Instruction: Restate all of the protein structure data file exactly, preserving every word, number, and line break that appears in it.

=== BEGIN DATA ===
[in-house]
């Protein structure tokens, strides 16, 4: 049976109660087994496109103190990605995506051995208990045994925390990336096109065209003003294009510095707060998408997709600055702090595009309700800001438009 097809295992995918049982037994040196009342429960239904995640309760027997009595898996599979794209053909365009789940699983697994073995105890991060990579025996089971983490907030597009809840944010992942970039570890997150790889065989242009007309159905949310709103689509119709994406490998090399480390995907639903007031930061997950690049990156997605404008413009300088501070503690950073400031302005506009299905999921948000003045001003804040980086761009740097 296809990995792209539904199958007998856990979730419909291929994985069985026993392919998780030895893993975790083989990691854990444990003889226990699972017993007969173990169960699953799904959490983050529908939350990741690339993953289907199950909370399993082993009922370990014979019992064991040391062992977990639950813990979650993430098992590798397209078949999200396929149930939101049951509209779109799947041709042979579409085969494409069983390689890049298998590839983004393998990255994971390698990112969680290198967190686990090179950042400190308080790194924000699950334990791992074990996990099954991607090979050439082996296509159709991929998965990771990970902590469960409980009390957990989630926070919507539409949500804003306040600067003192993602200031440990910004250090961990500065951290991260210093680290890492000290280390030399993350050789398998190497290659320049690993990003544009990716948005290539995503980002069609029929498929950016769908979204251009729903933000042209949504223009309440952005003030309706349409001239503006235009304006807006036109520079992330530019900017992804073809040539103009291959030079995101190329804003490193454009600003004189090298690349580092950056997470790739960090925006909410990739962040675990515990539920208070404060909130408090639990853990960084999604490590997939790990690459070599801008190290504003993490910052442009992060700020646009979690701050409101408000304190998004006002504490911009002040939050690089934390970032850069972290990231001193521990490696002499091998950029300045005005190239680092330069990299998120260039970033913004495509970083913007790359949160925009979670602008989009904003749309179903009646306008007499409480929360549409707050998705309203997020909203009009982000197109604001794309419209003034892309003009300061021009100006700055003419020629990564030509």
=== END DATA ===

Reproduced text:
[in-house]
């Protein structure tokens, strides 16, 4: 049976109660087994496109103190990605995506051995208990045994925390990336096109065209003003294009510095707060998408997709600055702090595009309700800001438009 097809295992995918049982037994040196009342429960239904995640309760027997009595898996599979794209053909365009789940699983697994073995105890991060990579025996089971983490907030597009809840944010992942970039570890997150790889065989242009007309159905949310709103689509119709994406490998090399480390995907639903007031930061997950690049990156997605404008413009300088501070503690950073400031302005506009299905999921948000003045001003804040980086761009740097 296809990995792209539904199958007998856990979730419909291929994985069985026993392919998780030895893993975790083989990691854990444990003889226990699972017993007969173990169960699953799904959490983050529908939350990741690339993953289907199950909370399993082993009922370990014979019992064991040391062992977990639950813990979650993430098992590798397209078949999200396929149930939101049951509209779109799947041709042979579409085969494409069983390689890049298998590839983004393998990255994971390698990112969680290198967190686990090179950042400190308080790194924000699950334990791992074990996990099954991607090979050439082996296509159709991929998965990771990970902590469960409980009390957990989630926070919507539409949500804003306040600067003192993602200031440990910004250090961990500065951290991260210093680290890492000290280390030399993350050789398998190497290659320049690993990003544009990716948005290539995503980002069609029929498929950016769908979204251009729903933000042209949504223009309440952005003030309706349409001239503006235009304006807006036109520079992330530019900017992804073809040539103009291959030079995101190329804003490193454009600003004189090298690349580092950056997470790739960090925006909410990739962040675990515990539920208070404060909130408090639990853990960084999604490590997939790990690459070599801008190290504003993490910052442009992060700020646009979690701050409101408000304190998004006002504490911009002040939050690089934390970032850069972290990231001193521990490696002499091998950029300045005005190239680092330069990299998120260039970033913004495509970083913007790359949160925009979670602008989009904003749309179903009646306008007499409480929360549409707050998705309203997020909203009009982000197109604001794309419209003034892309003009300061021009100006700055003419020629990564030509």